Monday, September 8, 2014

That tire isn't going to fix it's self!

     So I said I was finally going to learn to fix a flat and this was gonna be the day to do it.  I wined a few times that we would run out of daylight and we should do it another day, but my excuses were all used up.

     As you can see, we had everything needed to change a flat, there's the CO2 cartridge on the far right which replaces a pump to put air in the inner tube.  The metal thing next to it is basically a portable tool box. Pretty much anything that needs to be fixed on a bike can be fixed with this tool.  The yellow objects on the top are tire levers and those are used to pry the tire away from the rim.  Lastly, the black circle is a spare tube. Of course, I'm sure you recognize the pump, which I obviously don't keep in my saddle bag, but everything else I do.  Call me a bike shop on wheels:) 

     My tire was perfectly fine, so I assumed we could just study a manual and I would be prepared if I actually get a flat. Why would I fix it?? What's that old saying... If it aint broke...  That wasn't the plan.

       Have you ever seen a chart displaying the steps to perform the Heimlich Maneuver?  You're left wondering if you really could save someone from choking if that day ever came.  The best way to learn is by doing it.

     So I rolled up my sleeves and planned to dive right in.  The first thing I had to do in this process was deflate the inner tube (which would already be deflated in the case of an actual flat).  and I removed a small ring at the base of the air nozzle that held it in place.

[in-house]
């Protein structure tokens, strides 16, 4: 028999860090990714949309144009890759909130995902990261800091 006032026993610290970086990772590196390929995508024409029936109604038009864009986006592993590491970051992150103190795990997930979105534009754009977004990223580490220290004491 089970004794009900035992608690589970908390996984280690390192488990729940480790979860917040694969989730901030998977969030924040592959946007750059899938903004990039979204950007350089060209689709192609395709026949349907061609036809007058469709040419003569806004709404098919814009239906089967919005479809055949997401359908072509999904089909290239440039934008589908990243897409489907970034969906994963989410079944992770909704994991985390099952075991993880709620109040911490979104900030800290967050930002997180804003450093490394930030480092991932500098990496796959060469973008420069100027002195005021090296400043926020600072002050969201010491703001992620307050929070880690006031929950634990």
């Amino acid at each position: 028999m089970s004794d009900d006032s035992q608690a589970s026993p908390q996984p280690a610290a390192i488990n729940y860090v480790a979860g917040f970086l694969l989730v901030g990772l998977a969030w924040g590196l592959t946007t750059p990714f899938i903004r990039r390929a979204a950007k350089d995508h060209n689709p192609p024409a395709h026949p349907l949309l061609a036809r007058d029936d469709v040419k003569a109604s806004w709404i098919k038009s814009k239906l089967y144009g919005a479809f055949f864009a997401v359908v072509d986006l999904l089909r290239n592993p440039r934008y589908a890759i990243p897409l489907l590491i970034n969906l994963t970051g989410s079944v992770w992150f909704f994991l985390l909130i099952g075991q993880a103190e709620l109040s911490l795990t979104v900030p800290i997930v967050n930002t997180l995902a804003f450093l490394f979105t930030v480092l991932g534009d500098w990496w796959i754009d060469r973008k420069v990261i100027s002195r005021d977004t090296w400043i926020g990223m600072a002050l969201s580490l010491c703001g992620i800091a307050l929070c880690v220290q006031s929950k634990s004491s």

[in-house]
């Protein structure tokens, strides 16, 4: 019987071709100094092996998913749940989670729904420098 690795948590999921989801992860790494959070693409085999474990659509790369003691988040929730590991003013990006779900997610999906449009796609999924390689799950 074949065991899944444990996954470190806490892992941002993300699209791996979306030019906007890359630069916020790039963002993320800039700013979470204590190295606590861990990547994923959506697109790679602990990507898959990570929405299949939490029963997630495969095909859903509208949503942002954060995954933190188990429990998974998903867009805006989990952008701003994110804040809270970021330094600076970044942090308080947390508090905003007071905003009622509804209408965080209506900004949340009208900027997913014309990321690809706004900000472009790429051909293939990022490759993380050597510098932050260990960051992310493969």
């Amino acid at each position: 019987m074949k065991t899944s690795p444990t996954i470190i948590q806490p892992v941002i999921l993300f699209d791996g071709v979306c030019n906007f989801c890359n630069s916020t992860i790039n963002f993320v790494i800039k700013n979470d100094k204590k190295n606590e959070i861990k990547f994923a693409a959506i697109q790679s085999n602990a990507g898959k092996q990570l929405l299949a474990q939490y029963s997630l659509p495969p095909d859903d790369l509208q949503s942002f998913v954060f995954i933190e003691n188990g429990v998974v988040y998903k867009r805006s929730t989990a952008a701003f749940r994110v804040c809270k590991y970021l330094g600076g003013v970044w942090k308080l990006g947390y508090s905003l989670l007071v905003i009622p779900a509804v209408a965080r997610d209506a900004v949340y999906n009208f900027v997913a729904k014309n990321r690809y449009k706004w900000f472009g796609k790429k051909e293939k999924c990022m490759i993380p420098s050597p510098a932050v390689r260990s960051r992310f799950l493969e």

This is where those cute  yellow tire leavers come in.  I used those to pry the tire away from the rim so I could remove the damaged inner tube and replace it with the new tube, while making sure to keep the tire loosely around the rim.

See, I was right again; it was dusk by the time we were finished:)

      When the new tube is in and the ring is back on the nozzle loosely, I need to pump it up to about 20 pounds, then feel around the outer circumference of the tire, checking for lumps and making sure the tube isn't twisted inside, which could cause it to rupture.  and lastly, I tighten the ring and continue to fill the inner tube to 120 pounds ( which is not the case in all tires).

     I know this whole process might seem boring, and thank you so much for taking the time to read it.  You did me a huge favor, because I did it myself, that's true, but I had to write it down to know it actually sunk in:)

     If that day ever comes, and I'm sure it will, I can promise you I'll be fixing my own flat:)

Have a great day!!


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